Read 1 Corinthians 10:23-11:1
As a youth minister, one of the first challenges I confronted had to do with the difficulty of talking about purity. The world my parents and church presented to me was morally unambiguous. Right was right; wrong was wrong. I do not know if they ever experienced the world with such clarity. What I do know is that, the kids in my youth group, their parents and the adults around them did not understand the world in the kinds of discrete categories that delineated my life. This is not to suggest that they were less moral. After all, these were good West Texas folk. They just didn’t seem to wrestle with the same elements. They had less clarity and less guilt. They had less rigidity and less shame. It was both challenge and blessing.
There’s some terrifying aspects to moral ambiguity especially for someone like me who, were it not for very clear rules, would have tried everything imaginable. Restraint is not in my hard-wiring. It had to be programmed in post-production. And it has had to be reprogrammed and reprogrammed. Yet, as someone who did want to teach moral purity, I found I had to try to make the case moral purity. And that meant more fully understanding my own worldview. Sometimes failing to fully understand a worldview can lead to detrimental consequences.
Like the young people and their parents I encountered in my first youth ministry setting, the people in Corinth saw more ambiguity than did their pastor—Paul. Meat that had been sacrificed to idols would be available in meat markets. Some Christians said, “It’s just Bar-B-Cue. What’s the big deal?” Others said, “It’s idolatry. Don’t eat.” The “no big deal” crowd had developed something of a slogan, “Everything is permissible” (1 Corinthians 10:23). God’s grace meant freedom therefore everything is permissible. Yet, Paul wrote to say in effect—sometimes failing to fully understand a worldview can lead to detrimental consequences. So, Paul advocated for a more moderate approach to the issue by trying to help the Corinthian Christians understand the fuller picture. Two big concepts he tried to get them to understand.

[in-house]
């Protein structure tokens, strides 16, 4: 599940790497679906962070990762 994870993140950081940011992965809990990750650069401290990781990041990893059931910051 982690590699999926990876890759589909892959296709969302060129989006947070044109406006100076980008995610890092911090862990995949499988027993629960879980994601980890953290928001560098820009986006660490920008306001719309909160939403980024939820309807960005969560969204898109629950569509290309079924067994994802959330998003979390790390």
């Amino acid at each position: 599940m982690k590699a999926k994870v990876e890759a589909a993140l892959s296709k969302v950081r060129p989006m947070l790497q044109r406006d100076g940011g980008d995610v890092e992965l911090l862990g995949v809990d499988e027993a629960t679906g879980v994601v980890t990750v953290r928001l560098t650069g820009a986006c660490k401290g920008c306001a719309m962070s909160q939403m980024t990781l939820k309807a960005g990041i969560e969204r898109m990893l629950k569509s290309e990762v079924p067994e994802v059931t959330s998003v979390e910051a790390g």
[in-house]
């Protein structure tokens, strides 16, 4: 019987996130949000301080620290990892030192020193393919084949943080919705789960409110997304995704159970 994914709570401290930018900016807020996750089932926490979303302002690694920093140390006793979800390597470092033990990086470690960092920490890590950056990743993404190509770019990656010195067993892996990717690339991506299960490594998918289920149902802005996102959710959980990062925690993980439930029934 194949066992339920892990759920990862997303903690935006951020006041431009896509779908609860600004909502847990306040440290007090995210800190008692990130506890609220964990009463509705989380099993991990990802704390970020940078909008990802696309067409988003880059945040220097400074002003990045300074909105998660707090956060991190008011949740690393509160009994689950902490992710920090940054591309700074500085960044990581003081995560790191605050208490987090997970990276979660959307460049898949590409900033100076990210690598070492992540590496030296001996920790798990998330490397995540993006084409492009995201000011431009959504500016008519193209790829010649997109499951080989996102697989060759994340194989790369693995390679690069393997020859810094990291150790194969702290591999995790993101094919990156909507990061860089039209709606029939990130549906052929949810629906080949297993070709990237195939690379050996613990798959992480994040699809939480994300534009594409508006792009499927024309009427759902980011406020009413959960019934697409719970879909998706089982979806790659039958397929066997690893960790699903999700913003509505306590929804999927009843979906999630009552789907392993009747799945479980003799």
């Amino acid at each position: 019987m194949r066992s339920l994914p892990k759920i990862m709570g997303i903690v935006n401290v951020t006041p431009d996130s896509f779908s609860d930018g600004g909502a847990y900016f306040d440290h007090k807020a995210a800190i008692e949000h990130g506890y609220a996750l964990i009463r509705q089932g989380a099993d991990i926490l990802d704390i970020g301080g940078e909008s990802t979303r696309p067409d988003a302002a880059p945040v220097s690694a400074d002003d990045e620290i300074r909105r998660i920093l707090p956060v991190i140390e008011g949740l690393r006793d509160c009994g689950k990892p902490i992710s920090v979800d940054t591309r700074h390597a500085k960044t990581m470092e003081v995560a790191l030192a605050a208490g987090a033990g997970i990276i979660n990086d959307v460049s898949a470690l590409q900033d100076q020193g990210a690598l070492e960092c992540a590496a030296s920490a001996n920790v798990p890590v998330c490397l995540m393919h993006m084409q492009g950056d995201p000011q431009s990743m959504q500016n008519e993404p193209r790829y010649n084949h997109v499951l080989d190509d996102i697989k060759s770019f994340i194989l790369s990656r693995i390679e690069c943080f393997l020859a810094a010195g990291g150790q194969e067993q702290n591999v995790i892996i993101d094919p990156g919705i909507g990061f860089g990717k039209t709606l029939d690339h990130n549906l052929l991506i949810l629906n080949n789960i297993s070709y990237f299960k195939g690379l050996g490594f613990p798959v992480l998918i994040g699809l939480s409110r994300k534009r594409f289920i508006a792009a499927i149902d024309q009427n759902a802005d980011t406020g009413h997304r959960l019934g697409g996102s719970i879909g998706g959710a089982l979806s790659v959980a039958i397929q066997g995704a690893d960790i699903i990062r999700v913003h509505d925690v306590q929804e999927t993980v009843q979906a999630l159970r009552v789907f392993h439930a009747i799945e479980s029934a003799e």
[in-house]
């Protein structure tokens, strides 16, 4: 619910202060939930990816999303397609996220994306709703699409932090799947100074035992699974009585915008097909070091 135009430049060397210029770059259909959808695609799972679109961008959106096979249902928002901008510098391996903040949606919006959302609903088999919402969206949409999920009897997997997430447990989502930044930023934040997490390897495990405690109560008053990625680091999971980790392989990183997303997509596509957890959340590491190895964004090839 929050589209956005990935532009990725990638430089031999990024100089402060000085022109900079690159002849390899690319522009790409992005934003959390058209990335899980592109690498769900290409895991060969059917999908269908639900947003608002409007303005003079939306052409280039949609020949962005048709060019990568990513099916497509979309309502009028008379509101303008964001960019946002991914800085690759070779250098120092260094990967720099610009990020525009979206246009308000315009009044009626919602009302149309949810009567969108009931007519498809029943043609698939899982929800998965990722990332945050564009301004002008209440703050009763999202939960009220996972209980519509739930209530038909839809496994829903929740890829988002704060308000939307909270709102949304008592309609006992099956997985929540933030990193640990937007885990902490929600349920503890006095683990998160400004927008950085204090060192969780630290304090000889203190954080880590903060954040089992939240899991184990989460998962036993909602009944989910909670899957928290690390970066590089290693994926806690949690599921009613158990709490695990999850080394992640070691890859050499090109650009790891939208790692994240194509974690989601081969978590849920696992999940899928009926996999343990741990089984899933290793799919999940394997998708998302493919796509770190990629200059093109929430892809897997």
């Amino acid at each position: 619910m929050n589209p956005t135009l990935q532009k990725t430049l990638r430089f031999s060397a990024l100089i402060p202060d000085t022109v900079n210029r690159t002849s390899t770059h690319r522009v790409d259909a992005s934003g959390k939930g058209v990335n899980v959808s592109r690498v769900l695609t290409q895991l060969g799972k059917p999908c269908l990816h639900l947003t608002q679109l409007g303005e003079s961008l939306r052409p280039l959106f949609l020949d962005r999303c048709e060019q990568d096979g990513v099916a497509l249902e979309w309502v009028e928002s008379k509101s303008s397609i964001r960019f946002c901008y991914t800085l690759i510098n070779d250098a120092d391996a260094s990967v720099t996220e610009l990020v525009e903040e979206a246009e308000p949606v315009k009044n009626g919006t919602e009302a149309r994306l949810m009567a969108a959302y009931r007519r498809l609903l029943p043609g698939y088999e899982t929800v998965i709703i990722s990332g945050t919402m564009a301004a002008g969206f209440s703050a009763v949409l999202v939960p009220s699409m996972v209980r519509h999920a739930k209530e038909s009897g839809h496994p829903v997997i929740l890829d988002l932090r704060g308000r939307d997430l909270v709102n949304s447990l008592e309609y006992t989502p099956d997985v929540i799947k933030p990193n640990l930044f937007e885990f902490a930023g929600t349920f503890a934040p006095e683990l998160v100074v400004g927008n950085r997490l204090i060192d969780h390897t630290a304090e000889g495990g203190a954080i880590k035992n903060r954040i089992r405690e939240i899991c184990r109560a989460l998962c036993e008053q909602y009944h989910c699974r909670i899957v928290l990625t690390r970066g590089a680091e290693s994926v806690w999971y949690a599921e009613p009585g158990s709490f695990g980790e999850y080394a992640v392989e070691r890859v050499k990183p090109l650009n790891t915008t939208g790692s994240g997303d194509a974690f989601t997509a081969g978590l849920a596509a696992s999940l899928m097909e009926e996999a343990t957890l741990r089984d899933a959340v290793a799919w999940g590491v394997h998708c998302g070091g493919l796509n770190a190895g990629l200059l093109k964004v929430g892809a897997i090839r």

Concept #1—Seek what’s beneficial. Paul adds an addendum to their bumper sticker. “’Everything is permissible,’ but not everything is beneficial.” Paul reminded them that they were to seek what was beneficial for others. Yes, people had the freedom to eat whatever was placed in front of them. After all, “The earth is the Lord’s and all that is in it.” However, if eating would be detrimental (the opposite of beneficial) for someone else, then a person should abstain. Why? Why would a person avoid a good steak for the sake of someone else? Because the fuller understanding of the Christian worldview meant seek the good of all and not just self-interest. Eating meat sacrificed to an idol could lead to the detrimental consequence of damaging another person’s faith. In Jesus’s words, “Love your neighbor as you love yourself.”
Concept #2—Seek what liberates. Paul repeats the Corinthians’ bumper sticker philosophy and adds another addendum. “’Everything is permissible for me,’ but I will not be mastered by anything.” Through faith we accept God’s will as the true means for human wholeness. In the fuller understanding of the Christian worldview, a person recognizes that their life belongs to God and God alone. Moreover, a Christian understands that living within the boundaries God has set is not a rigid and joyless life. It is a life that truly frees. The sin “that so easily ensnares” (Hebrews 12:1) promises freedom but leads to control. The moral purity that seems like a burden gives us a route to independence from the things of this world and wholeness.